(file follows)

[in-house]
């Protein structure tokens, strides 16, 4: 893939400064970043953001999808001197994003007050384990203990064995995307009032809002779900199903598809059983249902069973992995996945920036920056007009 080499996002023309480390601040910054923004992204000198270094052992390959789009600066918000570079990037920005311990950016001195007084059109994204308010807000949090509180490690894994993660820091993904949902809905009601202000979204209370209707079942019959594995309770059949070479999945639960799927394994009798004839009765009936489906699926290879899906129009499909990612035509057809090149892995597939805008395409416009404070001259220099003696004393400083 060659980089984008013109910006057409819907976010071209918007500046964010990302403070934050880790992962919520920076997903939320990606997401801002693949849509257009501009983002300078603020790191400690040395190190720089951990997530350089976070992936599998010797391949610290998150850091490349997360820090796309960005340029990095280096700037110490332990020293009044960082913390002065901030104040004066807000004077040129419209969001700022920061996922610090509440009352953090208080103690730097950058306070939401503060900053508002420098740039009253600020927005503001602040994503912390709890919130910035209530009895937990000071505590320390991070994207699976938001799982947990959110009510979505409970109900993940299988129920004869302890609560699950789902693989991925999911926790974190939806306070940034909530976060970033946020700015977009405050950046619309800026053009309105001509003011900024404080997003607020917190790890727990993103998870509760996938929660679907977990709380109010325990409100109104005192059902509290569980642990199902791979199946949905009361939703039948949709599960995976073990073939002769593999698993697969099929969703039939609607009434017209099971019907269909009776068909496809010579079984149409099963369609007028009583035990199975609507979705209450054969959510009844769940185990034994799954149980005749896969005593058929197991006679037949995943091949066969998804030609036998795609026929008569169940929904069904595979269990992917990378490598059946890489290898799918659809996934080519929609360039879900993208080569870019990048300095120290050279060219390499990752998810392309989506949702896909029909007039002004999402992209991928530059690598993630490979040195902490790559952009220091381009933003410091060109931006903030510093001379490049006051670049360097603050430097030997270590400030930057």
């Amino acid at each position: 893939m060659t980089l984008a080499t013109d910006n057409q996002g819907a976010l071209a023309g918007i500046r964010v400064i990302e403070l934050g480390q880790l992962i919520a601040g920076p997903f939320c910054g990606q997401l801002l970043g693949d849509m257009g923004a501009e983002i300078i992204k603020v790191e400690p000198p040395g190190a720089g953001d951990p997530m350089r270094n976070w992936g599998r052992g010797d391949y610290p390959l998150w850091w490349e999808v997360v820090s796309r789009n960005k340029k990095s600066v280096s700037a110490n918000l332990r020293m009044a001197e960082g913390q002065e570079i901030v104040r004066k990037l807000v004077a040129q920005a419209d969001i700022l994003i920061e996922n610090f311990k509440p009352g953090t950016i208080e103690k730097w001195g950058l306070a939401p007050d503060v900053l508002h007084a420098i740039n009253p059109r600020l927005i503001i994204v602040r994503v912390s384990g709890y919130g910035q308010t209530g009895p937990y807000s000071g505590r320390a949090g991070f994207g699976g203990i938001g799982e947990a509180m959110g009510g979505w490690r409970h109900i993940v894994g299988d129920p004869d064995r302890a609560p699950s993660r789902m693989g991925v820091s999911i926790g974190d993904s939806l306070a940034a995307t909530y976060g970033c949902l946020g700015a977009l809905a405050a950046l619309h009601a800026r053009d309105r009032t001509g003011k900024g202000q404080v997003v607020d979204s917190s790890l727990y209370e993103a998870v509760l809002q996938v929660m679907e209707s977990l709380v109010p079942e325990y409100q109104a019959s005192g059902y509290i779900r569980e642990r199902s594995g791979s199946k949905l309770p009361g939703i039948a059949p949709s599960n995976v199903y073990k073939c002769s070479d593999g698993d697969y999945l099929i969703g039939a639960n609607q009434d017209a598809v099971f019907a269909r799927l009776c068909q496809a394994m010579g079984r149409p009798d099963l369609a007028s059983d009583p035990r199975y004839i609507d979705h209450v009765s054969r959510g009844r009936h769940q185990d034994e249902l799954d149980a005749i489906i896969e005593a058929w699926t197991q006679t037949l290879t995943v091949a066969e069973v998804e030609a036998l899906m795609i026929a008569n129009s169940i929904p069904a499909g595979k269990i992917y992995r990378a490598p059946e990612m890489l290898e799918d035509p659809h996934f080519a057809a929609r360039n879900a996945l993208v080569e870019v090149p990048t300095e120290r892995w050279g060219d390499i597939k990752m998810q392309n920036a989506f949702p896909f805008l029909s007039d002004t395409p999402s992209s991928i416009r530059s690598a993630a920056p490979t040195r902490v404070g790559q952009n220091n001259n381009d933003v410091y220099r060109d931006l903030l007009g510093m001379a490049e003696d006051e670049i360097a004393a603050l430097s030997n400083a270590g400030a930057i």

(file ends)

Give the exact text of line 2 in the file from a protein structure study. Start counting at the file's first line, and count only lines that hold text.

């Protein structure tokens, strides 16, 4: 893939400064970043953001999808001197994003007050384990203990064995995307009032809002779900199903598809059983249902069973992995996945920036920056007009 080499996002023309480390601040910054923004992204000198270094052992390959789009600066918000570079990037920005311990950016001195007084059109994204308010807000949090509180490690894994993660820091993904949902809905009601202000979204209370209707079942019959594995309770059949070479999945639960799927394994009798004839009765009936489906699926290879899906129009499909990612035509057809090149892995597939805008395409416009404070001259220099003696004393400083 060659980089984008013109910006057409819907976010071209918007500046964010990302403070934050880790992962919520920076997903939320990606997401801002693949849509257009501009983002300078603020790191400690040395190190720089951990997530350089976070992936599998010797391949610290998150850091490349997360820090796309960005340029990095280096700037110490332990020293009044960082913390002065901030104040004066807000004077040129419209969001700022920061996922610090509440009352953090208080103690730097950058306070939401503060900053508002420098740039009253600020927005503001602040994503912390709890919130910035209530009895937990000071505590320390991070994207699976938001799982947990959110009510979505409970109900993940299988129920004869302890609560699950789902693989991925999911926790974190939806306070940034909530976060970033946020700015977009405050950046619309800026053009309105001509003011900024404080997003607020917190790890727990993103998870509760996938929660679907977990709380109010325990409100109104005192059902509290569980642990199902791979199946949905009361939703039948949709599960995976073990073939002769593999698993697969099929969703039939609607009434017209099971019907269909009776068909496809010579079984149409099963369609007028009583035990199975609507979705209450054969959510009844769940185990034994799954149980005749896969005593058929197991006679037949995943091949066969998804030609036998795609026929008569169940929904069904595979269990992917990378490598059946890489290898799918659809996934080519929609360039879900993208080569870019990048300095120290050279060219390499990752998810392309989506949702896909029909007039002004999402992209991928530059690598993630490979040195902490790559952009220091381009933003410091060109931006903030510093001379490049006051670049360097603050430097030997270590400030930057």